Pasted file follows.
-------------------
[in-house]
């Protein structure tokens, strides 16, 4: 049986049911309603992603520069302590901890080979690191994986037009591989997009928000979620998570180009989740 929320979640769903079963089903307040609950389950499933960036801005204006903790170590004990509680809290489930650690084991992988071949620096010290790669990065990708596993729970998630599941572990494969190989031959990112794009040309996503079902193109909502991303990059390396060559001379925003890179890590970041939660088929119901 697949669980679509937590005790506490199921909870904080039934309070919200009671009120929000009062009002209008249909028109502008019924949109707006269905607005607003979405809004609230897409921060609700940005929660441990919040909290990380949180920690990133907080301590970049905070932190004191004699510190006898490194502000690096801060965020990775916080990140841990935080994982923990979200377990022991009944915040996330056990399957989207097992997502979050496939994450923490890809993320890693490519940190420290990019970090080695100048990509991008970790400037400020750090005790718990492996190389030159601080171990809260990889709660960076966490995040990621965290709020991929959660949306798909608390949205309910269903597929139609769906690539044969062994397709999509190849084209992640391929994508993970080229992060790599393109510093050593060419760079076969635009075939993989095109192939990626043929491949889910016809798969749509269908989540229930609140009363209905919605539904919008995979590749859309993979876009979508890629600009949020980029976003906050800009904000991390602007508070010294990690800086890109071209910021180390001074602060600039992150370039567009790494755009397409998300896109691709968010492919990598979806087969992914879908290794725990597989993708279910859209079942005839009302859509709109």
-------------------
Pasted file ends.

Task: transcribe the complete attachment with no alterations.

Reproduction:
[in-house]
């Protein structure tokens, strides 16, 4: 049986049911309603992603520069302590901890080979690191994986037009591989997009928000979620998570180009989740 929320979640769903079963089903307040609950389950499933960036801005204006903790170590004990509680809290489930650690084991992988071949620096010290790669990065990708596993729970998630599941572990494969190989031959990112794009040309996503079902193109909502991303990059390396060559001379925003890179890590970041939660088929119901 697949669980679509937590005790506490199921909870904080039934309070919200009671009120929000009062009002209008249909028109502008019924949109707006269905607005607003979405809004609230897409921060609700940005929660441990919040909290990380949180920690990133907080301590970049905070932190004191004699510190006898490194502000690096801060965020990775916080990140841990935080994982923990979200377990022991009944915040996330056990399957989207097992997502979050496939994450923490890809993320890693490519940190420290990019970090080695100048990509991008970790400037400020750090005790718990492996190389030159601080171990809260990889709660960076966490995040990621965290709020991929959660949306798909608390949205309910269903597929139609769906690539044969062994397709999509190849084209992640391929994508993970080229992060790599393109510093050593060419760079076969635009075939993989095109192939990626043929491949889910016809798969749509269908989540229930609140009363209905919605539904919008995979590749859309993979876009979508890629600009949020980029976003906050800009904000991390602007508070010294990690800086890109071209910021180390001074602060600039992150370039567009790494755009397409998300896109691709968010492919990598979806087969992914879908290794725990597989993708279910859209079942005839009302859509709109």